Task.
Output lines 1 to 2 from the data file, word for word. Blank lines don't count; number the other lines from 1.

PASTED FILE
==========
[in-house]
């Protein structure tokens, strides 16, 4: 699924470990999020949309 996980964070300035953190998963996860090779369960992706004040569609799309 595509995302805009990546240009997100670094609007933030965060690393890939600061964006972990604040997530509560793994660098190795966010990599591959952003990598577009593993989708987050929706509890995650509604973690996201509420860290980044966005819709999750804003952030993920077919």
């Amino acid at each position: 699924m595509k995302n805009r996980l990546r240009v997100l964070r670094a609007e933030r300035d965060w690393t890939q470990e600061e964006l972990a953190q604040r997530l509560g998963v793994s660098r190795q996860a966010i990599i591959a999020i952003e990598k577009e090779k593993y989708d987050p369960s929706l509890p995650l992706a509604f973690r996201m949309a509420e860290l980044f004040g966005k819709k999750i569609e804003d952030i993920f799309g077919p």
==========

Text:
[in-house]
């Protein structure tokens, strides 16, 4: 699924470990999020949309 996980964070300035953190998963996860090779369960992706004040569609799309 595509995302805009990546240009997100670094609007933030965060690393890939600061964006972990604040997530509560793994660098190795966010990599591959952003990598577009593993989708987050929706509890995650509604973690996201509420860290980044966005819709999750804003952030993920077919």